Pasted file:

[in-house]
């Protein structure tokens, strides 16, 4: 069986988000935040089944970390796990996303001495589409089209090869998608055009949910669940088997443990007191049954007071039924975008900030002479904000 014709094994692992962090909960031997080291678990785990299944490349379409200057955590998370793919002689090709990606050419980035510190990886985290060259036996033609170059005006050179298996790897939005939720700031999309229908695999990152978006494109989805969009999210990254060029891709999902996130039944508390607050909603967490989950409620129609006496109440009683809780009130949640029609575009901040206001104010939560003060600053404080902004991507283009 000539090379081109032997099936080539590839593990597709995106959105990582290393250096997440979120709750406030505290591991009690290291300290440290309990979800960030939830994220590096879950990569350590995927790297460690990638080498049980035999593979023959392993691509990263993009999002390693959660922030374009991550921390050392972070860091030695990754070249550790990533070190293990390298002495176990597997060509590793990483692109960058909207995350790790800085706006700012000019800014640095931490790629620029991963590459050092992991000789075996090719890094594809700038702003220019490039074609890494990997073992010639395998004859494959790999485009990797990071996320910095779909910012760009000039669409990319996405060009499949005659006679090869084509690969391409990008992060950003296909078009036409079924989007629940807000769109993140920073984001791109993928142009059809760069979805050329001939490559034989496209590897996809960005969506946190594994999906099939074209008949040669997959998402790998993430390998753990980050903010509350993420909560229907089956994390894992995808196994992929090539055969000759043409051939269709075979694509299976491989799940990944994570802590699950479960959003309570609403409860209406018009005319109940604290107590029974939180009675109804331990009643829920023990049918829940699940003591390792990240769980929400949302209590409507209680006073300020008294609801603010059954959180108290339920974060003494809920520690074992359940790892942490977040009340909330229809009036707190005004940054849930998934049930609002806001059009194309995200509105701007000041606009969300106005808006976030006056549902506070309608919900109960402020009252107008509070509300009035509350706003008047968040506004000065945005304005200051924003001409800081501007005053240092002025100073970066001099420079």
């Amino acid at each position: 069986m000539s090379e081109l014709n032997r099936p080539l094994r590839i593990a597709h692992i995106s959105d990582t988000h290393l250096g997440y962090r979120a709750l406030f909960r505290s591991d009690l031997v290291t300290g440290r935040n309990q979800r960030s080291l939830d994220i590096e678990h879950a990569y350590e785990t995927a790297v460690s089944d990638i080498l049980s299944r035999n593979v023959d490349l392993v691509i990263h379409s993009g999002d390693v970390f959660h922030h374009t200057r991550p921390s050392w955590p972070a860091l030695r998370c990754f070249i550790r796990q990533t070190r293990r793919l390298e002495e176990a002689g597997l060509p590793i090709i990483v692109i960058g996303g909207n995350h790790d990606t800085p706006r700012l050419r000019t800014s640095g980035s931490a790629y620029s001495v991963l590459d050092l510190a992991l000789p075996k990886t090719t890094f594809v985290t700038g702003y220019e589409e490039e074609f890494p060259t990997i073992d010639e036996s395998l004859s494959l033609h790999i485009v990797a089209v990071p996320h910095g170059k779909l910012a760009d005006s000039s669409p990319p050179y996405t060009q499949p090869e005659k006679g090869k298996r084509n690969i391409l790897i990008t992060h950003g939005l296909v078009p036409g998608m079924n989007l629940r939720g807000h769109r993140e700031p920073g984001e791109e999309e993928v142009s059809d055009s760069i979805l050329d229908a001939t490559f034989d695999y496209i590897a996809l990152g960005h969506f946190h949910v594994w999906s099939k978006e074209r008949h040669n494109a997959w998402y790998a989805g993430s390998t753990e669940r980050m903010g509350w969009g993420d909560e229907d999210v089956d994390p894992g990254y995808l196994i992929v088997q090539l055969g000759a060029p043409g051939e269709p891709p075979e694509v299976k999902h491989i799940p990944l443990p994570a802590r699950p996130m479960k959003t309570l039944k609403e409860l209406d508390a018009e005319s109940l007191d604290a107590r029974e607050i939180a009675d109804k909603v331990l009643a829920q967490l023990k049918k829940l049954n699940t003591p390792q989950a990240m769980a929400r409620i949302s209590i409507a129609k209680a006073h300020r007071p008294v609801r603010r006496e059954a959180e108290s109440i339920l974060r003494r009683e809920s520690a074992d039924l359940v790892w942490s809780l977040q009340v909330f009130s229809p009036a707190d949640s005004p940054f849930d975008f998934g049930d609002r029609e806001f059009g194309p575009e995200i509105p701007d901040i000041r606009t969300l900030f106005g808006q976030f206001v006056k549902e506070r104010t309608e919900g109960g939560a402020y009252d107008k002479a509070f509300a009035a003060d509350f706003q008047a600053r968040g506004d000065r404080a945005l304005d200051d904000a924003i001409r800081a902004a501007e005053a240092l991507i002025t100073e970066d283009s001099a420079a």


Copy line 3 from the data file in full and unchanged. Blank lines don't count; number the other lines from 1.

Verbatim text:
């Amino acid at each position: 069986m000539s090379e081109l014709n032997r099936p080539l094994r590839i593990a597709h692992i995106s959105d990582t988000h290393l250096g997440y962090r979120a709750l406030f909960r505290s591991d009690l031997v290291t300290g440290r935040n309990q979800r960030s080291l939830d994220i590096e678990h879950a990569y350590e785990t995927a790297v460690s089944d990638i080498l049980s299944r035999n593979v023959d490349l392993v691509i990263h379409s993009g999002d390693v970390f959660h922030h374009t200057r991550p921390s050392w955590p972070a860091l030695r998370c990754f070249i550790r796990q990533t070190r293990r793919l390298e002495e176990a002689g597997l060509p590793i090709i990483v692109i960058g996303g909207n995350h790790d990606t800085p706006r700012l050419r000019t800014s640095g980035s931490a790629y620029s001495v991963l590459d050092l510190a992991l000789p075996k990886t090719t890094f594809v985290t700038g702003y220019e589409e490039e074609f890494p060259t990997i073992d010639e036996s395998l004859s494959l033609h790999i485009v990797a089209v990071p996320h910095g170059k779909l910012a760009d005006s000039s669409p990319p050179y996405t060009q499949p090869e005659k006679g090869k298996r084509n690969i391409l790897i990008t992060h950003g939005l296909v078009p036409g998608m079924n989007l629940r939720g807000h769109r993140e700031p920073g984001e791109e999309e993928v142009s059809d055009s760069i979805l050329d229908a001939t490559f034989d695999y496209i590897a996809l990152g960005h969506f946190h949910v594994w999906s099939k978006e074209r008949h040669n494109a997959w998402y790998a989805g993430s390998t753990e669940r980050m903010g509350w969009g993420d909560e229907d999210v089956d994390p894992g990254y995808l196994i992929v088997q090539l055969g000759a060029p043409g051939e269709p891709p075979e694509v299976k999902h491989i799940p990944l443990p994570a802590r699950p996130m479960k959003t309570l039944k609403e409860l209406d508390a018009e005319s109940l007191d604290a107590r029974e607050i939180a009675d109804k909603v331990l009643a829920q967490l023990k049918k829940l049954n699940t003591p390792q989950a990240m769980a929400r409620i949302s209590i409507a129609k209680a006073h300020r007071p008294v609801r603010r006496e059954a959180e108290s109440i339920l974060r003494r009683e809920s520690a074992d039924l359940v790892w942490s809780l977040q009340v909330f009130s229809p009036a707190d949640s005004p940054f849930d975008f998934g049930d609002r029609e806001f059009g194309p575009e995200i509105p701007d901040i000041r606009t969300l900030f106005g808006q976030f206001v006056k549902e506070r104010t309608e919900g109960g939560a402020y009252d107008k002479a509070f509300a009035a003060d509350f706003q008047a600053r968040g506004d000065r404080a945005l304005d200051d904000a924003i001409r800081a902004a501007e005053a240092l991507i002025t100073e970066d283009s001099a420079a």